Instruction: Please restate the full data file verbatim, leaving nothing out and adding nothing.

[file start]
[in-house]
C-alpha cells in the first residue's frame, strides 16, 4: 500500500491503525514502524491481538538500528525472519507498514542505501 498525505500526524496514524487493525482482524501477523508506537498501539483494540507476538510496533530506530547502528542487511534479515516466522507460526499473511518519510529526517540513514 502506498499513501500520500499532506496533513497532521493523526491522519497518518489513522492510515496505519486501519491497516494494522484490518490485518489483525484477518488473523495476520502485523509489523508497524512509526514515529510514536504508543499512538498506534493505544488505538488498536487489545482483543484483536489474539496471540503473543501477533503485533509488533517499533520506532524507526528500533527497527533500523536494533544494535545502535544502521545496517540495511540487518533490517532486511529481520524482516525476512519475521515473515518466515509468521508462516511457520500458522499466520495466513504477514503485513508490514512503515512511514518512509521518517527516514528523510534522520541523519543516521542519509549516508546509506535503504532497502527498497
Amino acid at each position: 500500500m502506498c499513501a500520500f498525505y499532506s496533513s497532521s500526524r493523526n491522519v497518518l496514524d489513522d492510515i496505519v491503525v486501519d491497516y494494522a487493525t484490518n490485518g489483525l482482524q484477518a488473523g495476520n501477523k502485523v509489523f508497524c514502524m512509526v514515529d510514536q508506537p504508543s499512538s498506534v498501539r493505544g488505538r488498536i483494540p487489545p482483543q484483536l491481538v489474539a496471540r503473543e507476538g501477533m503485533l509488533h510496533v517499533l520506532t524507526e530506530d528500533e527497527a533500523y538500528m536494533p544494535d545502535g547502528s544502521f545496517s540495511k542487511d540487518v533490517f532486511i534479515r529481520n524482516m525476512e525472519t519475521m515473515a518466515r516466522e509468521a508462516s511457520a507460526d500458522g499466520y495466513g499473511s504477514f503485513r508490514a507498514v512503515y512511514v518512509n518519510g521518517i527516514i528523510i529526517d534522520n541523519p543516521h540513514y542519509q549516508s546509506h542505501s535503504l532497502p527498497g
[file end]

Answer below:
[in-house]
C-alpha cells in the first residue's frame, strides 16, 4: 500500500491503525514502524491481538538500528525472519507498514542505501 498525505500526524496514524487493525482482524501477523508506537498501539483494540507476538510496533530506530547502528542487511534479515516466522507460526499473511518519510529526517540513514 502506498499513501500520500499532506496533513497532521493523526491522519497518518489513522492510515496505519486501519491497516494494522484490518490485518489483525484477518488473523495476520502485523509489523508497524512509526514515529510514536504508543499512538498506534493505544488505538488498536487489545482483543484483536489474539496471540503473543501477533503485533509488533517499533520506532524507526528500533527497527533500523536494533544494535545502535544502521545496517540495511540487518533490517532486511529481520524482516525476512519475521515473515518466515509468521508462516511457520500458522499466520495466513504477514503485513508490514512503515512511514518512509521518517527516514528523510534522520541523519543516521542519509549516508546509506535503504532497502527498497
Amino acid at each position: 500500500m502506498c499513501a500520500f498525505y499532506s496533513s497532521s500526524r493523526n491522519v497518518l496514524d489513522d492510515i496505519v491503525v486501519d491497516y494494522a487493525t484490518n490485518g489483525l482482524q484477518a488473523g495476520n501477523k502485523v509489523f508497524c514502524m512509526v514515529d510514536q508506537p504508543s499512538s498506534v498501539r493505544g488505538r488498536i483494540p487489545p482483543q484483536l491481538v489474539a496471540r503473543e507476538g501477533m503485533l509488533h510496533v517499533l520506532t524507526e530506530d528500533e527497527a533500523y538500528m536494533p544494535d545502535g547502528s544502521f545496517s540495511k542487511d540487518v533490517f532486511i534479515r529481520n524482516m525476512e525472519t519475521m515473515a518466515r516466522e509468521a508462516s511457520a507460526d500458522g499466520y495466513g499473511s504477514f503485513r508490514a507498514v512503515y512511514v518512509n518519510g521518517i527516514i528523510i529526517d534522520n541523519p543516521h540513514y542519509q549516508s546509506h542505501s535503504l532497502p527498497g